I hope this answer is an adequate response to the questions raised by the Deputies. There is no timeframe for the legislation. With regard to enrolment policy, there should be no distinction between publicly and privately funded schools. That is a personal opinion. If we cherish all the children equally, where they go to school should not affect how they are treated. That is a personal view but it is one I would articulate in any legislative piece and I have made my view known to the Minister

I thank the Minister of State for his reply. Could he ask the Department to check my particular query? I presume the section of the Education Act 1998 is applicable to all schools, whether private or public. Could the Minister of State confirm that, perhaps in the next few days?

Comments attributed to some of the education partners are important and set out clearly what the norms should be. Overall, schools are, and should be, supportive of pregnant teenagers and of young mothers. I refer to the comment of Mr. Clive Byrne, chief executive of the National Association of Principals and Deputy Principals, who said, "It is the norm that schools routinely deal with issues like this in a supportive way". Mr. Ferdia Kelly, of the Joint Managerial Body, stated that pregnancy should never have been an issue. He said, "Schools are highly supportive and pastoral towards girls who find themselves pregnant. There is never a question of their position in the school coming into question." I also refer to the comment from the Association of Secondary Teachers in Ireland that every school should have an "open and transparent admissions policy which is inclusive, which actively promotes equality of access, and which is fully compliant with legislation". I hope the regulations and legislative framework can be put in place to ensure those policies are administered in every school. An important comment from the representative teen parents' support programme, Margaret Morris, states, "It is not acceptable that any school would not be supportive."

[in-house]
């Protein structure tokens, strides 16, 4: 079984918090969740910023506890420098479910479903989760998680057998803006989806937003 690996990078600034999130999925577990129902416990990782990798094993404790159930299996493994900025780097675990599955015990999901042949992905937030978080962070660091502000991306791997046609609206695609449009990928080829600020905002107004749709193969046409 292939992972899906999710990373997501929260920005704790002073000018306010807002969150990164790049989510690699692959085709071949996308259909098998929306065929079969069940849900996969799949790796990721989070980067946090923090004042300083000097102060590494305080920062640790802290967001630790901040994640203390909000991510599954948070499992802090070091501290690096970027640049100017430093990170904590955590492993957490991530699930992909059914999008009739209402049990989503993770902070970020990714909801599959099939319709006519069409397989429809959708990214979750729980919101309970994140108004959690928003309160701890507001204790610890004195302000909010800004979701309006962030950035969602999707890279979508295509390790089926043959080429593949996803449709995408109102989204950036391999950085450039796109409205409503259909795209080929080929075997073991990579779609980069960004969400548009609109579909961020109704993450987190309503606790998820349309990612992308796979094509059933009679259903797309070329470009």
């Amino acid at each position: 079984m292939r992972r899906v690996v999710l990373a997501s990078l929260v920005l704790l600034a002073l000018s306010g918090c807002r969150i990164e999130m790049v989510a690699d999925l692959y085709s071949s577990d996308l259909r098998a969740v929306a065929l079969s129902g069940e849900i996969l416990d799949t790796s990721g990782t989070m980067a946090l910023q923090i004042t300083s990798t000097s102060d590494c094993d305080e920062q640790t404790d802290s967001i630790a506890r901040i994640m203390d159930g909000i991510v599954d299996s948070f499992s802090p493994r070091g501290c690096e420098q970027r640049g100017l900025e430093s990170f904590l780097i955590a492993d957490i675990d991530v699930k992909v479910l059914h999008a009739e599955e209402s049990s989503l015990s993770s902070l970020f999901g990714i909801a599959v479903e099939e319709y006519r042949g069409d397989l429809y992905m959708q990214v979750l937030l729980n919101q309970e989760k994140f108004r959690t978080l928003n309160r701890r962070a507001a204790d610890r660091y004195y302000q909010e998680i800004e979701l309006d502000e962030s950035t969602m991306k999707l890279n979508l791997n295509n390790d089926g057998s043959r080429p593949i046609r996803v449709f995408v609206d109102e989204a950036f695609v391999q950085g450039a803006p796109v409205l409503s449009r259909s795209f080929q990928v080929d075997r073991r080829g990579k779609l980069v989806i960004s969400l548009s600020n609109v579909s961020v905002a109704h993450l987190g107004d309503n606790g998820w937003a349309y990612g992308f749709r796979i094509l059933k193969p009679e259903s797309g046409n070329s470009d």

I welcome the Minister of State's response regarding the unchristian nature of this girl's treatment. I also welcome the response of the Department. This is an opportunity for the Department to look outside the walls of Marlborough Street in influencing policy. Projects and services throughout the country have been dealing with situations like this for many years, and in a supportive and positively outcome-focused way for girls and children.